The center-left Social Democrats remained second on 16.6% and the center-right Liberals (FDP) third at 15.3%, but the Greens leapfrogged the centrist Christian Democrats (CVP), which has one seat on the Federal Council.

From:  Swiss financiers face Green backlash after election

ZURICH (Reuters) – Switzerland’s Greens took aim at the country’s financial services sector after parliamentary election gains which shifted the balance of political power to the left.


Switzerland’s Greens gained a record 17 seats to hold 28 in the 200-seat lower house, putting them in fourth place.

The more centrist and pro-business Green Liberal Party added nine seats to control 16, leaving the right-wing Swiss People’s Party (SVP) weakened but still parliament’s biggest force.

United States

From:  Supreme Court tosses challenge to Republican-drawn Michigan electoral maps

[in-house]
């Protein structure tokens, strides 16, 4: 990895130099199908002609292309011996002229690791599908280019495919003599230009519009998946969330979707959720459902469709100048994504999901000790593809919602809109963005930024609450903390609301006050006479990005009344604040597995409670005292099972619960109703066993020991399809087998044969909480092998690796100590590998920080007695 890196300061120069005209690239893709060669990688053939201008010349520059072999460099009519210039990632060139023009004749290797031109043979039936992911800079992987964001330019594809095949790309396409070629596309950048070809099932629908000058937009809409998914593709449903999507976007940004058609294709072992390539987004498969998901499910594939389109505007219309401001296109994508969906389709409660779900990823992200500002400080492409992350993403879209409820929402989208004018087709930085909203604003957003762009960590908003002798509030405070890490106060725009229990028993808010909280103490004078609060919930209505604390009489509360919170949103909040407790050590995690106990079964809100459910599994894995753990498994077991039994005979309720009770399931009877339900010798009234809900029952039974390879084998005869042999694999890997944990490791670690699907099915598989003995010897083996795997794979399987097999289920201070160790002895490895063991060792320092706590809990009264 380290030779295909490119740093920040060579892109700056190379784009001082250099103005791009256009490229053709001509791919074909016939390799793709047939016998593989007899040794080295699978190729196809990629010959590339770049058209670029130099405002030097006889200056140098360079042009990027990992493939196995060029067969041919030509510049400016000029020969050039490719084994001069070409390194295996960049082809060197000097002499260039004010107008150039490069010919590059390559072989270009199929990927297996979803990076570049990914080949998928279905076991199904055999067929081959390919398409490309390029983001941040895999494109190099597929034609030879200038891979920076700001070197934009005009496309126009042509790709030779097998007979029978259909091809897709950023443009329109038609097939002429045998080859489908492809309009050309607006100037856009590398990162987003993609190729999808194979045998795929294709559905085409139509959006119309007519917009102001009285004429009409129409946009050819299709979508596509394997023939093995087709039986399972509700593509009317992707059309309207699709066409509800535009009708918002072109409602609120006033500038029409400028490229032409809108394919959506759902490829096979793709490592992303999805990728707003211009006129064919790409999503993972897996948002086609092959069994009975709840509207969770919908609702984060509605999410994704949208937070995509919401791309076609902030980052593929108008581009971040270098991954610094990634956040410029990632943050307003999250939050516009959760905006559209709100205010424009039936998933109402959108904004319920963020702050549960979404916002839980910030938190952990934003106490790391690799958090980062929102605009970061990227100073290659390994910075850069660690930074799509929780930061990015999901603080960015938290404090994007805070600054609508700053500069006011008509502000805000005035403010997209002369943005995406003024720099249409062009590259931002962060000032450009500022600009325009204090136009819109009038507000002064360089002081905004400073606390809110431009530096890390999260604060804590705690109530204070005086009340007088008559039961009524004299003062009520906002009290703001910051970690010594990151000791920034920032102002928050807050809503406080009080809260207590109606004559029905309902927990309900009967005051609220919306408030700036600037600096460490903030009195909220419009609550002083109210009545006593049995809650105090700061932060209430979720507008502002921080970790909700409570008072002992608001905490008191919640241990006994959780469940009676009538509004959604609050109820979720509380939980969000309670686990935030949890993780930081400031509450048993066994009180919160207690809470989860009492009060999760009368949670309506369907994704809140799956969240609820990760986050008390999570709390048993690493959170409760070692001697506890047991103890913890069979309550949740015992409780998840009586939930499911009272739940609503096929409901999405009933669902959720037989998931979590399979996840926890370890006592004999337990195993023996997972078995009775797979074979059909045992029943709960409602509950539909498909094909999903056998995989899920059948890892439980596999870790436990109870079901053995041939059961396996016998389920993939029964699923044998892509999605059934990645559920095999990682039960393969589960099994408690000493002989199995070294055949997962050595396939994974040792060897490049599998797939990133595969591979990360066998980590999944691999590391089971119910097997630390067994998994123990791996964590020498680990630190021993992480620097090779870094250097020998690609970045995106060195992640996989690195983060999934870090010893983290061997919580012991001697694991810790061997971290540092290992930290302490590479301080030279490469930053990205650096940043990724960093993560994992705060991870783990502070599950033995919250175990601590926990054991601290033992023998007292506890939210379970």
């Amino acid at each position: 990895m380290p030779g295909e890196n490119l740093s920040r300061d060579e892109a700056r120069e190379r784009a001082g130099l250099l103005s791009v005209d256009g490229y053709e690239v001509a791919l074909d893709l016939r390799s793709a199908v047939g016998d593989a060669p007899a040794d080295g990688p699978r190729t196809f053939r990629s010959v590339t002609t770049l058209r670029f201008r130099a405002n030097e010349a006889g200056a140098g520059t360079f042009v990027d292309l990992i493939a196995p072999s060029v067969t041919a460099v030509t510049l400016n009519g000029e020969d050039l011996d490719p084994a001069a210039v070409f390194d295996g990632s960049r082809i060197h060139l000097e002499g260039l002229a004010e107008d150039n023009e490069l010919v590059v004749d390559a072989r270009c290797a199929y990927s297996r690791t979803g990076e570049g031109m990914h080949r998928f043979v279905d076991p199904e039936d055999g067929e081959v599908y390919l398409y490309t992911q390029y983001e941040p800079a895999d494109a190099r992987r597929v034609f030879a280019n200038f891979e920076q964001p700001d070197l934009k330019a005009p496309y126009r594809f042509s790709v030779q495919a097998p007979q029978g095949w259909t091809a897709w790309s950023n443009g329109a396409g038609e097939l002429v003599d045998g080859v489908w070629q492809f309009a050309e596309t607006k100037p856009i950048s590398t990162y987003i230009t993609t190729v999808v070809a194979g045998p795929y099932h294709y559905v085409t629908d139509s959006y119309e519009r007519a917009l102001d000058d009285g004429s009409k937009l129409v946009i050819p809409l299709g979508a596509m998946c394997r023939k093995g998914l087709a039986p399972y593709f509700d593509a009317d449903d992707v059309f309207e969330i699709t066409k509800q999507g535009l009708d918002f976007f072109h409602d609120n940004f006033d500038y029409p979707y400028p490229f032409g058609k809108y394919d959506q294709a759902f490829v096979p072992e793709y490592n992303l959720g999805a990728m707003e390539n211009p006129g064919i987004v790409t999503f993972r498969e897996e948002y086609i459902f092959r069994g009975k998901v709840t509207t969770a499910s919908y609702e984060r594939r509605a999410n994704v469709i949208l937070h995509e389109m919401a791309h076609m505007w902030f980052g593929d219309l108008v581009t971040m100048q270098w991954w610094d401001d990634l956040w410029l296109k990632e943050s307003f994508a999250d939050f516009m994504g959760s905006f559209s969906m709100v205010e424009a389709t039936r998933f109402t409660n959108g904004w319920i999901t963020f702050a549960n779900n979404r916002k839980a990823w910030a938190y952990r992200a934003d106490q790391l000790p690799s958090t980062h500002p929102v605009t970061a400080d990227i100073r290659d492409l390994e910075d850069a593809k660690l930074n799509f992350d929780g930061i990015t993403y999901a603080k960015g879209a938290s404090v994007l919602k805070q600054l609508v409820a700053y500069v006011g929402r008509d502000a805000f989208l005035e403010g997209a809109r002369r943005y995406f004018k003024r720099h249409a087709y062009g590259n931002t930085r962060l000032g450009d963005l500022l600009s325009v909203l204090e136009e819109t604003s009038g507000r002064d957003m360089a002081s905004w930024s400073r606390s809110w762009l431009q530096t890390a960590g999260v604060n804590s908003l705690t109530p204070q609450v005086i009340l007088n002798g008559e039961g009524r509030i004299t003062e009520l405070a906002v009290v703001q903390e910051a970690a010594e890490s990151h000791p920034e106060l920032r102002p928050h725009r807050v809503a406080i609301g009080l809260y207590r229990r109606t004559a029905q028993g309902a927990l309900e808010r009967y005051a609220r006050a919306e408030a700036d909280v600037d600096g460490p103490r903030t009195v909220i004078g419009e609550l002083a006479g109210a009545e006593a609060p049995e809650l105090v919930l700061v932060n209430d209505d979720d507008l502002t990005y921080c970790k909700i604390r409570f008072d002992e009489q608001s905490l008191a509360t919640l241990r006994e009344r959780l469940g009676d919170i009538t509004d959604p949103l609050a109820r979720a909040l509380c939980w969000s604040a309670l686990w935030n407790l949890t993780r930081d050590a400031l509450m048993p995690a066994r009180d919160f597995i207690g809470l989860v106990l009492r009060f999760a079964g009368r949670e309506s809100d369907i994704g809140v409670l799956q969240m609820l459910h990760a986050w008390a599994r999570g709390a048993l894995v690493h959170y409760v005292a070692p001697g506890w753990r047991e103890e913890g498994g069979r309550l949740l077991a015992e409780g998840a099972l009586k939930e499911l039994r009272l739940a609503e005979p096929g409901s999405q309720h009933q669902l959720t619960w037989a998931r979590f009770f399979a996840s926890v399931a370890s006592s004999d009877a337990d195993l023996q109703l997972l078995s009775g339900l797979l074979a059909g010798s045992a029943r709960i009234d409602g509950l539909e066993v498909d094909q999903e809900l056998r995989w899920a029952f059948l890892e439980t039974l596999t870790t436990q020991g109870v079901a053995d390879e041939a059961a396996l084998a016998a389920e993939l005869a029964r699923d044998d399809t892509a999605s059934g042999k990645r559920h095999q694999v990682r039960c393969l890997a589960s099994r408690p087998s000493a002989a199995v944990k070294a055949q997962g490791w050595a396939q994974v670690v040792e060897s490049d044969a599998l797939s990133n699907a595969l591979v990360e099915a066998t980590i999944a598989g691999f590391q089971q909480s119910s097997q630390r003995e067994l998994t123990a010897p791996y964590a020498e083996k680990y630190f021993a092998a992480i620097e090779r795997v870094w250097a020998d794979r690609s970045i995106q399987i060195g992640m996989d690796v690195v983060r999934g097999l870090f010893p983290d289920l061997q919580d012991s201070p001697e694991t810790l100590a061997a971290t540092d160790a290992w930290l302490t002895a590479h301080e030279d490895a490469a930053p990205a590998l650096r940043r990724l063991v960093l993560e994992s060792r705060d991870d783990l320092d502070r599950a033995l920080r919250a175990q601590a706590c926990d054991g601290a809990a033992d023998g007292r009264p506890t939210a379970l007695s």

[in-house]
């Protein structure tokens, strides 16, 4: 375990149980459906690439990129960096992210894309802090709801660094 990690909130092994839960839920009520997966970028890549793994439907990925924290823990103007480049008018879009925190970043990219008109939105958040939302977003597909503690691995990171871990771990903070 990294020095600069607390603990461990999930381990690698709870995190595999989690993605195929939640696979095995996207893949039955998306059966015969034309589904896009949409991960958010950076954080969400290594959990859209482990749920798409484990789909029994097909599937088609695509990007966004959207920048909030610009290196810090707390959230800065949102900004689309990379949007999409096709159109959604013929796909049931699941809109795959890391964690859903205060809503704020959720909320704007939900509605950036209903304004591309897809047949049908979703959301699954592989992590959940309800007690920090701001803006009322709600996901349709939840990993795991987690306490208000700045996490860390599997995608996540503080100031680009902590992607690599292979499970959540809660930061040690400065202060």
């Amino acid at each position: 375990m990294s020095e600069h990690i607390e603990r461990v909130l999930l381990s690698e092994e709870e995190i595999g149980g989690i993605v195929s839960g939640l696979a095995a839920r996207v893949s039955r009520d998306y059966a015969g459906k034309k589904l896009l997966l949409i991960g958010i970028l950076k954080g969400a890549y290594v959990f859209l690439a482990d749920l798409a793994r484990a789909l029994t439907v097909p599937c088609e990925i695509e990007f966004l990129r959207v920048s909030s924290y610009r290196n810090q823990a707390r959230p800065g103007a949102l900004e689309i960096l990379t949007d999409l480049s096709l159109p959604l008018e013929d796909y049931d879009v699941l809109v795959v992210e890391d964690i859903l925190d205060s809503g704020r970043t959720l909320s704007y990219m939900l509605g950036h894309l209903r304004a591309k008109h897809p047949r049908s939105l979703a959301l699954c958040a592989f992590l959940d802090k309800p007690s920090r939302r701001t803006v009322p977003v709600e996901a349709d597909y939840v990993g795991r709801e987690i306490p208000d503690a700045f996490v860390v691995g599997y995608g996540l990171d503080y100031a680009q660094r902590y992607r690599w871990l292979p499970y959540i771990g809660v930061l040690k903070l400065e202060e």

WASHINGTON (Reuters) – The U.S. Supreme Court on Monday threw out a challenge to Republican-drawn electoral districts in Michigan that Democrats said were illegally configured to dilute their voting power, an action taken in the aftermath of major rulings by the justices in June prohibiting federal courts from hearing such claims.

The Supreme Court’s action voided an order in April by a three-judge panel to rework 34 districts in the state legislature and U.S. House of Representatives whose boundaries were crafted purely to advantage Republicans, a practice known as partisan gerrymandering.

The justices had put the panel’s decision on hold before they issued their rulings in the two major gerrymandering cases from Maryland and North Carolina. In a blow to election reformers, the justices found that federal courts have no role to play in reining in electoral map manipulation by politicians aimed at entrenching one party in power.

The Supreme Court on Oct. 7 threw out a similar case from Ohio in which a lower court had invalidated 16 Republican-drawn U.S. House districts that Democrats had said were drawn to unlawfully diminish their political clout.

From:  Public, election officials may be kept in the dark on hacks